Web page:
Trump continues to press toward Mexico border wall, despite controversy



U.S. President Donald Trump is continuing his plan to build a wall along the border with Mexico, despite a sea of controversy surrounding the issue.

Trump on Tuesday inspected eight prototypes in San Diego, a border city in the U.S. state of California, for the "big beautiful border wall" he wants to build to separate the United States from Mexico.

The move underscores that Trump is serious about building the wall, despite doubts among some observers and analysts, many of whom believed the plan was too radical, and simply an empty campaign promise.

"Building a wall along the Mexican border was one of Trump's primary campaign promises, so he is devoting a lot of time pushing this initiative as a way to demonstrate he is doing what he said he would do," Brookings Institution Senior Fellow Darrell West told Xinhua.

Construction began in September on the eight large prototypes, with each 18 to 30 feet tall, at a cost of between 2 million and 4 million U.S. dollars each.

Trump in January 2017 signed an executive order for the immediate construction of the border wall, as the U.S.-Mexico border is roughly 2,000 miles long, with only around a third of equipped with fencing to prevent the entrance of people and vehicles.

The wall construction comes at a time when the United States is home to millions of illegal immigrants, many of whom are from Latin America and enter the country via Mexico.

Trump has repeatedly said he would get Mexico to pay for the wall, upsetting one of the nation's biggest trading partners.

But the White House and Trump supporters maintain that these steps are simply practical, and that every sovereign nation reserves the right to protect its own borders. Trump has also said the wall is needed to keep out drug dealers, at a time when Mexico has been plagued by drug cartels.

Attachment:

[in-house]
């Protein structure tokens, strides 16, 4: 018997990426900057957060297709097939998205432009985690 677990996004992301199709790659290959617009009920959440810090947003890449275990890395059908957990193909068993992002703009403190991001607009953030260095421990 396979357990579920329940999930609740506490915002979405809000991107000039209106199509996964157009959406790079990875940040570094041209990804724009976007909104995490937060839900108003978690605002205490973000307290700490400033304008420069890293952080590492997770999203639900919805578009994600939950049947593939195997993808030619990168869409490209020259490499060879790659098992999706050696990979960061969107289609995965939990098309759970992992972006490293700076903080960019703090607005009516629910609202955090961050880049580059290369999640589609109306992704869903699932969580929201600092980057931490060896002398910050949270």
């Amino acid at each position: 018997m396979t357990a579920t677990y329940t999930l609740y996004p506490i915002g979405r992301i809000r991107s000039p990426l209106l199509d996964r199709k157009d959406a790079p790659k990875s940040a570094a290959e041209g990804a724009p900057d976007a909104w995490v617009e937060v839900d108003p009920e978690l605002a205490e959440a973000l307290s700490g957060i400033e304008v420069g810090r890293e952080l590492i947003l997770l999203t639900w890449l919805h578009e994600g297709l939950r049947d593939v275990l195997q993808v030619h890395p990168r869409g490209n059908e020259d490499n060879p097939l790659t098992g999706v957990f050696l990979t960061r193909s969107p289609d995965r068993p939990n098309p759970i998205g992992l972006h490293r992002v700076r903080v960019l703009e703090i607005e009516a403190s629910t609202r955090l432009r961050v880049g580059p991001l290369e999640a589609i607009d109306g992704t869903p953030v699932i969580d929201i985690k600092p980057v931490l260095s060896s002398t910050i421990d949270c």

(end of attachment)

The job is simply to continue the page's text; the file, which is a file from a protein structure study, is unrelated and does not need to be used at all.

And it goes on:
"Trump understands pushing the wall is vital to his base and (a policy) they wholeheartedly endorse. Many of the people who supported him want a tougher immigration policy and having a wall is consistent with that sentiment," West said.

The major obstacle is that the wall is very expensive and few believe it will stem the tide of illegal immigrants.

Besides the cost of the structure, the logistical and geographical challenges of building the structure on the southern border is another obstacle, analysts note.

People think many other ideas such as increasing the number of border guards and deploying electronic cameras and sensors will be more effective. Even Republican legislators are not entirely convinced the wall is vital for border security, West said.

But some support the wall, arguing that it's high time the United States protects its own borders.

"Updating the U.S. border security infrastructure is long overdue and President Trump has promised to change that," Ana Quintana, Heritage Foundation's Latin America policy analyst, told Xinhua.

"There is a direct body count associated with threats facing the U.S. homeland from transnational criminal organizations and illicit narcotics traffickers. President Trump is simply fulfilling his obligations by responding to these threats," Quintana said.

Mexico is also protecting its own southern border with its neighbor Guatemala, she added.

"Mexico's own security dilemmas internally and on their southern border with Guatemala highlight the shared premium both the U.S. and Mexico place on border security," Quintana said.

"It reflects a policy that is hard on all forms of immigration, with a particular attention on illegal immigration -- which is a major concern about the Trump political base," Dan Mahaffee, senior vice president and director of policy at the Center for the Study of Congress and the Presidency, told Xinhua.

Indeed, experts note that for the White House, enforcing the president's policies on immigration is far more important that continued good relations with Mexico.

"For the President, these policies are more important than ensuring the continued cooperation with Mexico in a wide range of political, economic, and security interests," Mahaffee said.